So have you talked to anyone ‘of a certain age’ about their lives lately? How do you think we can preserve these stories so writers like me will be able to read them (perhaps even hear and see them as well) in the future and be able to recreate the past in all its ‘ordinary’ detail?

7 thoughts on “Recording the Past

  1. One side of my family is all about the past. My great-great grandfather built a Queen Anne-style house that’s still in the family. It’s on the National and State historical registers, and was recently featured in a book. Visitors always say it’s either like stepping through time or walking through a musuem, because everything is still as it was–though it’s an actual home.


    Restoration work:

  2. Linda, how fabulous! I love visiting old houses it’s like being immersed in the living past. Anonymous, I would have to check re:submissions but I think we may have reached capacity.

  3. So true, Clare! A few years ago, my “aunt” passed at 101. Although she was a neighbor in my childhood years, I spent much time with her. (As one of eight, going to visit a childless woman pretty much guaranteed some one-on-one time!) For the last ten years of her life, we reconnected and I saw her regularly. Most impressing of her stories? Being a child in a horse-drawn carriage riding through a woods at night. We’re talking 1915 here. The woods was so dark they were blind, depending completely on the the horse to know it’s way. Imagine her life. Living off the earth, witnessing the first train, car, a man on the moon, a telephone . . . Yeah. History is insight. I’m with you. We should all mine the precious memories of our elders.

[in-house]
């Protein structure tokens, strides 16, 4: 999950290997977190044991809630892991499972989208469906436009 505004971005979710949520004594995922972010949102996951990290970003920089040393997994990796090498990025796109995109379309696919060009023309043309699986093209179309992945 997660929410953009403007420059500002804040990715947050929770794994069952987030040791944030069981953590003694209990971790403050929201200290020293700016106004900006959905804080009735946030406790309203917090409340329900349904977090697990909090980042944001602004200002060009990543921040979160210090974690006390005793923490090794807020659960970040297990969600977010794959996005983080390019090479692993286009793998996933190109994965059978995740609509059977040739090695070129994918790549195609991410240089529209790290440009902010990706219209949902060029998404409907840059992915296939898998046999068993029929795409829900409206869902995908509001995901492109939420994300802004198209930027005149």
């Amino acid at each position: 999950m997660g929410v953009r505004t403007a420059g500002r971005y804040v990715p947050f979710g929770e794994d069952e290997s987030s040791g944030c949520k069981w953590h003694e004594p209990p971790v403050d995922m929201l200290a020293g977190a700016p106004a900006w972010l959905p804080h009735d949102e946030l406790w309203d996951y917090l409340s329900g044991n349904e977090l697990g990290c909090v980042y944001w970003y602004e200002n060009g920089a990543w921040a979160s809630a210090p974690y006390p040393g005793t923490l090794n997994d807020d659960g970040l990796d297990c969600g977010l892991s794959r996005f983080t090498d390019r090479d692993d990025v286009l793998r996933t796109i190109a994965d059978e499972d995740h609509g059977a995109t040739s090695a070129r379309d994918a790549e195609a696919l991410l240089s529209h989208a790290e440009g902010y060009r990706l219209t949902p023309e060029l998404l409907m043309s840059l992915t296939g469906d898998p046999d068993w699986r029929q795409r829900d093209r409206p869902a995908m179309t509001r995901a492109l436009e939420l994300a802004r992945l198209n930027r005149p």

4. We have indeed reached our capacity for submissions for this round. Next time!

    My mother has been keeping a detailed memoir that she calls either a “chronology” or a “database.” She puts everything into it–her memories, stories from relatives and others, bits of history and clippings–into a gigantic memory file. She’s doing so much (and she’s now 82) that it lets me be lazy. I do remember her saying that she regrets not talking to a distant elderly relative back in the 1950’s. Evidently that relative was the only one who had living memory of some events that might have shed light on some family mysteries.